Hometown: Naperville, Illinois
Major: Ph.D. in Natural Resource Sciences
Anticipated Date of Graduation: December 2024
Why did you decide to come to the University of Nebraska-Lincoln?
I decided on UNL for the opportunity to continue working with the nonprofit organization, For Elephants Inc., and my current advisor, Dr. John Carroll. I previously worked with For Elephants Inc. to study testosterone concentrations in African elephants for my master's degree. I am now working with the research team again to further investigate fertility in elephants.
What is your favorite thing about the University of Nebraska-Lincoln?
I love the sense of community the school has. Within the School of Natural Resources, I have connected with faculty and graduate students from all different fields of research. Everyone is extremely approachable and excited to provide input or help. Having a strong academic support system is extremely important as a graduate student.
What about diversity and inclusion is important to you when you think about your CASNR experience?
Diversity and inclusion are critical components to a successful college and graduate school experience. The School of Natural Resources graduate program has students from all over the US and many from different countries. Connecting with students from diverse backgrounds and cultures is important for my role as the Chair of the SNR (School of Natural Resources) Graduate Student Association. Our team tries to plan events which encourage participation from all students and provide a social network for students who may be new to the city.
Exposure to cultural differences is a huge part of college. What activity have you recently participated in that is different from what you are used to in your culture? This could be something you read, listened to, watched, eaten or otherwise taken part in. What did you learn from this activity?
I was the teaching assistant for the Guiding in Southern Africa summer abroad course where we spent a month in the remote Makuleke Concession in South Africa. Local members of the Makuleke tribe are employed by the conservation group to run the camp. I enjoyed the opportunity to immerse myself in local traditions, try new foods, and learn about the incredible lives of individuals from all over the globe! One of my favorite parts of the trip was experiencing a South African "braai," which is similar to a barbeque.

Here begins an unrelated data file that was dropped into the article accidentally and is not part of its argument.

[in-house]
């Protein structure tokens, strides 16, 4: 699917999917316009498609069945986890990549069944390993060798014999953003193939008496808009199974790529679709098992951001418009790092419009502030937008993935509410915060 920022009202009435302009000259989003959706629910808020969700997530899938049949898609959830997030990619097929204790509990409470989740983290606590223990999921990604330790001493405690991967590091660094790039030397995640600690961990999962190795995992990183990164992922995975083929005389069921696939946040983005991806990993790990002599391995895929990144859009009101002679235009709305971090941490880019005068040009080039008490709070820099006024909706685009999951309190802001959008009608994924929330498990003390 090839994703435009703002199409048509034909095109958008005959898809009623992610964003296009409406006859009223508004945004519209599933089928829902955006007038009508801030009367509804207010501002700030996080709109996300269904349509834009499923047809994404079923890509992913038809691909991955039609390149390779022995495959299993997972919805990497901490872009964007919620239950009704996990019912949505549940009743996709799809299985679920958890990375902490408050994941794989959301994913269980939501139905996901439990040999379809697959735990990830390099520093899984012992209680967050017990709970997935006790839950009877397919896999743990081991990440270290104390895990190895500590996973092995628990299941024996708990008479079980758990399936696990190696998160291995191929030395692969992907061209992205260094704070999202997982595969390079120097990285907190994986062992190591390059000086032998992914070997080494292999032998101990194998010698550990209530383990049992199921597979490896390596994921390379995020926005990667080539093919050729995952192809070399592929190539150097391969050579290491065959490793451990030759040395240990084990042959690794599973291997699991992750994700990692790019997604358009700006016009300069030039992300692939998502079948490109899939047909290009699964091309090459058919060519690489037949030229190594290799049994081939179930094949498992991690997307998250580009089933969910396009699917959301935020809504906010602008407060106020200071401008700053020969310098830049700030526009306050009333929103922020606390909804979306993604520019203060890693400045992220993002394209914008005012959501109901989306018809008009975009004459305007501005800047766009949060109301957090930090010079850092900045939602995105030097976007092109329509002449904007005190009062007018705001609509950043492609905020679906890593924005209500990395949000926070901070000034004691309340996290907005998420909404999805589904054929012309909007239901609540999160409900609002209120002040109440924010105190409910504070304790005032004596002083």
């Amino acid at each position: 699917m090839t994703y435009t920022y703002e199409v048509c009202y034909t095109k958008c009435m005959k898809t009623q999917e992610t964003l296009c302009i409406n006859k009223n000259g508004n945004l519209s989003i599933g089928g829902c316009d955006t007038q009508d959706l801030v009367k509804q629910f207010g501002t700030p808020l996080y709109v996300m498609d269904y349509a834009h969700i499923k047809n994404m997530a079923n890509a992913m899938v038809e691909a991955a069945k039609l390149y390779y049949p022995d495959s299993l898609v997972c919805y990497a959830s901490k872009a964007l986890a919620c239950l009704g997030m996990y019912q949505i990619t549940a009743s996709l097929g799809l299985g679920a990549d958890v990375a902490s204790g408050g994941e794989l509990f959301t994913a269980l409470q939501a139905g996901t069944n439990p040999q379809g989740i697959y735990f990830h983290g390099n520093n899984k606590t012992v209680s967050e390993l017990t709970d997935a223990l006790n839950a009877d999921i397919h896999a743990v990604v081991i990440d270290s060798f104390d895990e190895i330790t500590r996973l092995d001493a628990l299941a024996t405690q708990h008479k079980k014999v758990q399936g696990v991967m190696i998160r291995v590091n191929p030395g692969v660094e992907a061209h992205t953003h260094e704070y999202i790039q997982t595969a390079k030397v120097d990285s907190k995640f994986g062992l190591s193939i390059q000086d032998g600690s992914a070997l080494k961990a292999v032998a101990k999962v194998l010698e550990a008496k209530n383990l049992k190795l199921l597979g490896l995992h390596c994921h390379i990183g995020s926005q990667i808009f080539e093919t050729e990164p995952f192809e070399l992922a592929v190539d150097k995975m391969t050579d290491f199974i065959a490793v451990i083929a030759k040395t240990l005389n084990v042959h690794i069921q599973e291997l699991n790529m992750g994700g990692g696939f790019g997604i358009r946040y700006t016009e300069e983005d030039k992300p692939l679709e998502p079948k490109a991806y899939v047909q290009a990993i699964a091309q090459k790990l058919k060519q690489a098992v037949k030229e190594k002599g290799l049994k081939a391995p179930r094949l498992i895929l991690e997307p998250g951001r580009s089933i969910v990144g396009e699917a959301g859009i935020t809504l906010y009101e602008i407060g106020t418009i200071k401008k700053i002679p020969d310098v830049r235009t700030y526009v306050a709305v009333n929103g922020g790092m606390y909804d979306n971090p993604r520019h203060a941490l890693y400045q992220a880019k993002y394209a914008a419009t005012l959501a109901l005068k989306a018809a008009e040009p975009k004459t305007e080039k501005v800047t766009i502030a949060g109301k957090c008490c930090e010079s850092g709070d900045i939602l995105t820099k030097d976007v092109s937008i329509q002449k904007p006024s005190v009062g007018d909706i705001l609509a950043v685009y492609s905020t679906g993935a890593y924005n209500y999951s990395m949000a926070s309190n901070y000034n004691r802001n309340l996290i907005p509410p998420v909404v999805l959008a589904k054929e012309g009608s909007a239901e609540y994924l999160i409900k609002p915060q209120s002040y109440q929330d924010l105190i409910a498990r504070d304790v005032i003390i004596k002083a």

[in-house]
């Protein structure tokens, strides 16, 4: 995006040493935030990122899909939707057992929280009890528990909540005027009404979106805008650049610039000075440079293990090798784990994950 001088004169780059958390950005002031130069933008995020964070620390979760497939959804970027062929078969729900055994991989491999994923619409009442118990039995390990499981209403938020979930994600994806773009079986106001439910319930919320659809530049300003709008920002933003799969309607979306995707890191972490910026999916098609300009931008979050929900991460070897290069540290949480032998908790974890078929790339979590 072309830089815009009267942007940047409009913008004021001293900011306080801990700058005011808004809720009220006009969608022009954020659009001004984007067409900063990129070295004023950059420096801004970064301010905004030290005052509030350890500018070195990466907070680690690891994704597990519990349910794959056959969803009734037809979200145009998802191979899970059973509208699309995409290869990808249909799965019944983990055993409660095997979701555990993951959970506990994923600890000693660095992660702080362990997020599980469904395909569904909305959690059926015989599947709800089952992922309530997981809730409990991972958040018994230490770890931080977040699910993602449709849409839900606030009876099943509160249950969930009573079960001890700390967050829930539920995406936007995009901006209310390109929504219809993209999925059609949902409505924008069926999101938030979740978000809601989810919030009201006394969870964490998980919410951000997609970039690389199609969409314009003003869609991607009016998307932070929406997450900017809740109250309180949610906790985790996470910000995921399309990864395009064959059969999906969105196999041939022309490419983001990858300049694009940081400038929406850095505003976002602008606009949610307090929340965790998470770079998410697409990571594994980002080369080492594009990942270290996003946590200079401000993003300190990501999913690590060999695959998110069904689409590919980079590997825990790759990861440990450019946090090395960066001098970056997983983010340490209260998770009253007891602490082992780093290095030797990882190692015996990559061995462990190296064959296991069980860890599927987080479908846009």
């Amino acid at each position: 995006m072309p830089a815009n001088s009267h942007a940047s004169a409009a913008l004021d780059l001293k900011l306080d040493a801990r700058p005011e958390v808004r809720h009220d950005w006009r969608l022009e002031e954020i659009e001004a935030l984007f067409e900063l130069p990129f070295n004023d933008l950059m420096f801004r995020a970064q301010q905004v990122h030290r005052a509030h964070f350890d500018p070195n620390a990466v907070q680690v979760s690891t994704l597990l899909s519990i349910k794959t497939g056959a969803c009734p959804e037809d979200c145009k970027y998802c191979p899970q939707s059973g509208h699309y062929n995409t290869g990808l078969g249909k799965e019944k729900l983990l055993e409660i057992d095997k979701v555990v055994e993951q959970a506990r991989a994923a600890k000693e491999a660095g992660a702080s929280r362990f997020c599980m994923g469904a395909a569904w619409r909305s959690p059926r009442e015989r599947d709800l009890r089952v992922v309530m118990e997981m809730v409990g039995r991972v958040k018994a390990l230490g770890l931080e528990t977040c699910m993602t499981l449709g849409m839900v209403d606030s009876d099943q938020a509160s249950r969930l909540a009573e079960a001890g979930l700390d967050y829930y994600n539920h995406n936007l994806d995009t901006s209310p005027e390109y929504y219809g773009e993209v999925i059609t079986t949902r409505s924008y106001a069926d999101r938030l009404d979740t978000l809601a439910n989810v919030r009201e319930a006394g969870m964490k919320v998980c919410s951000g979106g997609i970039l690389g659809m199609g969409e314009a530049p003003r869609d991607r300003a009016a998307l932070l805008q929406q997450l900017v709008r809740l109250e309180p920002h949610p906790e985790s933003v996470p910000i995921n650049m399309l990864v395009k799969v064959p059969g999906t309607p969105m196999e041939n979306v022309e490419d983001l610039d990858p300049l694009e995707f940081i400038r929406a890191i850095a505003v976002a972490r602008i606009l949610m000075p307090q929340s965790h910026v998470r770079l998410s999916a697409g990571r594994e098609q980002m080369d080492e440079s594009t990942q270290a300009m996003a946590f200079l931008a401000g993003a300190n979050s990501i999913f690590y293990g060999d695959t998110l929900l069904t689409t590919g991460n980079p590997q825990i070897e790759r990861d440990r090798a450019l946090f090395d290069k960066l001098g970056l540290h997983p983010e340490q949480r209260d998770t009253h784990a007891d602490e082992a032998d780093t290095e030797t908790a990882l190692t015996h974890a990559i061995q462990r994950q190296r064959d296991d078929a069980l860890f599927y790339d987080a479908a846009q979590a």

What is your favorite class you have taken so far and why?
My favorite class so far has been Guiding in Southern Africa. This course was co-taught by Dr. John Carroll in SNR and a group called EcoTraining in South Africa. The course highlighted the diverse wildlife, history and culture of South Africa. This course was also the first step in completing my South African Field Guide Apprenticeship Certification, which I earned this past summer.
What are your plans post-graduation?
Once I graduate, I hope to have a career as a Principal Investigator and Professor at a university or as a Wildlife Physiologist at a zoo. Regardless of where I end up, I hope to continue studying wildlife reproductive physiology and conservation.
What's life like outside of school?
Outside of school, I enjoy spending time outdoors, playing volleyball, baking and spending time with my family and friends. Graduate school can be busy and slightly overwhelming at times, so I appreciate any free time I have to relax and unwind!
What scholarships, if any, have you received?
I have received the Dr. Ron Johnson and Dr. Mary Beck Graduate Student Fellowship for Nature Conservation (2022) and UNL Life Sciences Graduate Fellowship (2022-2023).